Zip Across the World in Seconds in a Shipping Container

Are we finally living in the future? Disgruntled Tweets bemoaning society’s arrival in the age of the selfie and hybrid, glitter-covered, viral food-trends rather than hover-cars and holiday homes on Mars seem to be flung into cyberspace every day. This month, an art project tapped into these dreams and, combining them with our more mundane, everyday, industrial reality, unveiled a creation which seems straight out of a sci-fi blockbuster.

Amor Bakshi and Michelle Moghtader are the minds behind the project. Their inspiration came from their experiences as international journalists, interviewing people from all over the world. Having been in a profession which imparts so deep an understanding of the immense power of communication, they wanted to be able to harness this power and recreate the countless eye-opening conversations they have had with locals from across the globe.

Teaming up with SharedStudios, they produced the Portal project. The concept: you step into a pretty standard-looking shipping container (although gold paint may give it a special ethereal twist) and are ‘teleported’ to a probably unfamiliar land, allowing users to, for example, take a selfie with strangers in Gaza without their feet leaving Australian soil.

These shimmering shipping container sprang up in cities all over the world, starting in New York and Tehran in 2014, and now numbering 23 in Australia, Africa, Asia, the Middle East, and the Americas. Now, users really get the opportunity to cross political, linguistic, and geographical boundaries and marvel at the wonders of human communication.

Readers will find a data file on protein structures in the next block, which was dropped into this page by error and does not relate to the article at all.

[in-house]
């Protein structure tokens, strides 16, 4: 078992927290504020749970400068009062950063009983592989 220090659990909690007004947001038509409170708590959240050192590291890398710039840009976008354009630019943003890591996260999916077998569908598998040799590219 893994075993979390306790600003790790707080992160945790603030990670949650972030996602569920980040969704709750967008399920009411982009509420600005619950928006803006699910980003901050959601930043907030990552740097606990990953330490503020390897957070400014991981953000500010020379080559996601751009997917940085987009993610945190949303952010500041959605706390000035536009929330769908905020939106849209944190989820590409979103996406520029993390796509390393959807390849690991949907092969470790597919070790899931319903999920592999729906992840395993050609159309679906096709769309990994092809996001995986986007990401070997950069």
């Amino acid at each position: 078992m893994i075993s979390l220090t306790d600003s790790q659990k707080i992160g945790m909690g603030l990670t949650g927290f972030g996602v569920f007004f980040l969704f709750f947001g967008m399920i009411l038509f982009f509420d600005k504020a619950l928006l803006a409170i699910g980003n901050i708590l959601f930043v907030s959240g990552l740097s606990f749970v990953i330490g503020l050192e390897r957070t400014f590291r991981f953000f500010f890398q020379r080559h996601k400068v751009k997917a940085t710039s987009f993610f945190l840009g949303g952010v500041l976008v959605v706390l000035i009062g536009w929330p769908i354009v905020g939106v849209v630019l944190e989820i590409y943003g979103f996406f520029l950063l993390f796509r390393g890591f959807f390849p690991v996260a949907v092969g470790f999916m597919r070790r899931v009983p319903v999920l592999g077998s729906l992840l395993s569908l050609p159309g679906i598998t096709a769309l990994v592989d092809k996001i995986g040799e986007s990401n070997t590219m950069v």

So how does it actually work? The technology behind the futuristic project is actually relatively standard. The metal boxes are kitted out with cameras, microphones, speakers, and a projected which beams live video images. These are then used to allow strangers to communicate through video chat software. As with much magic, the key is simply keeping the technique out of sight, and out of mind. Moghtader said that by keeping the technology invisible, people get the thrill of feeling like they have stepped into a film and across the world.

This fun, futuristic, and innovative project offers another reminder of the awesome power of communications technology and the effective human connections which it facilitates. We don’t need genuine teleportation to realise that we are living in the future, in a world where we have the chance to learn about myriad cultures, people, and places not through the authority of textbooks or diplomatic relations, but through direct interactions. It is this communication which truly has the power to revolutionise our world.